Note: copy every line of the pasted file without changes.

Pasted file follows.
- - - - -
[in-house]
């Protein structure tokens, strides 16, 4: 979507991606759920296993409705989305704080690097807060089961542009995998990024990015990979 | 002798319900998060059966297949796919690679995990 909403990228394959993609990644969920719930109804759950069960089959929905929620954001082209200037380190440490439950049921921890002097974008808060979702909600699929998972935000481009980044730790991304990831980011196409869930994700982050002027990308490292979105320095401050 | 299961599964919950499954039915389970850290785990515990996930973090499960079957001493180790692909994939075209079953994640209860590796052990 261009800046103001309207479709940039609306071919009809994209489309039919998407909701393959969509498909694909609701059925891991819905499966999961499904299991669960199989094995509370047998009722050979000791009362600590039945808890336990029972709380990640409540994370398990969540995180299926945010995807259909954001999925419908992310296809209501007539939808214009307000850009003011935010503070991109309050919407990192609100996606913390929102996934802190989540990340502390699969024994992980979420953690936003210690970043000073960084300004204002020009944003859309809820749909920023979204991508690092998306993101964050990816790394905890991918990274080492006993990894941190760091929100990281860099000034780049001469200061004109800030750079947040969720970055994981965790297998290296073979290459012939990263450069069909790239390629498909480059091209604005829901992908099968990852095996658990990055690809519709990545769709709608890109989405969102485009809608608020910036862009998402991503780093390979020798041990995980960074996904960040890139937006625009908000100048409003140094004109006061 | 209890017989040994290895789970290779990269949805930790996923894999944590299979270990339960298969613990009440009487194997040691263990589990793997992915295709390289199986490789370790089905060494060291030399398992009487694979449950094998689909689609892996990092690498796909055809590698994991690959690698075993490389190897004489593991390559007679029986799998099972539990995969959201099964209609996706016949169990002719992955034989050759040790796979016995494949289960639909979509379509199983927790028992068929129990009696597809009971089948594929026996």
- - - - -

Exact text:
[in-house]
């Protein structure tokens, strides 16, 4: 979507991606759920296993409705989305704080690097807060089961542009995998990024990015990979 | 002798319900998060059966297949796919690679995990 909403990228394959993609990644969920719930109804759950069960089959929905929620954001082209200037380190440490439950049921921890002097974008808060979702909600699929998972935000481009980044730790991304990831980011196409869930994700982050002027990308490292979105320095401050 | 299961599964919950499954039915389970850290785990515990996930973090499960079957001493180790692909994939075209079953994640209860590796052990 261009800046103001309207479709940039609306071919009809994209489309039919998407909701393959969509498909694909609701059925891991819905499966999961499904299991669960199989094995509370047998009722050979000791009362600590039945808890336990029972709380990640409540994370398990969540995180299926945010995807259909954001999925419908992310296809209501007539939808214009307000850009003011935010503070991109309050919407990192609100996606913390929102996934802190989540990340502390699969024994992980979420953690936003210690970043000073960084300004204002020009944003859309809820749909920023979204991508690092998306993101964050990816790394905890991918990274080492006993990894941190760091929100990281860099000034780049001469200061004109800030750079947040969720970055994981965790297998290296073979290459012939990263450069069909790239390629498909480059091209604005829901992908099968990852095996658990990055690809519709990545769709709608890109989405969102485009809608608020910036862009998402991503780093390979020798041990995980960074996904960040890139937006625009908000100048409003140094004109006061 | 209890017989040994290895789970290779990269949805930790996923894999944590299979270990339960298969613990009440009487194997040691263990589990793997992915295709390289199986490789370790089905060494060291030399398992009487694979449950094998689909689609892996990092690498796909055809590698994991690959690698075993490389190897004489593991390559007679029986799998099972539990995969959201099964209609996706016949169990002719992955034989050759040790796979016995494949289960639909979509379509199983927790028992068929129990009696597809009971089948594929026996």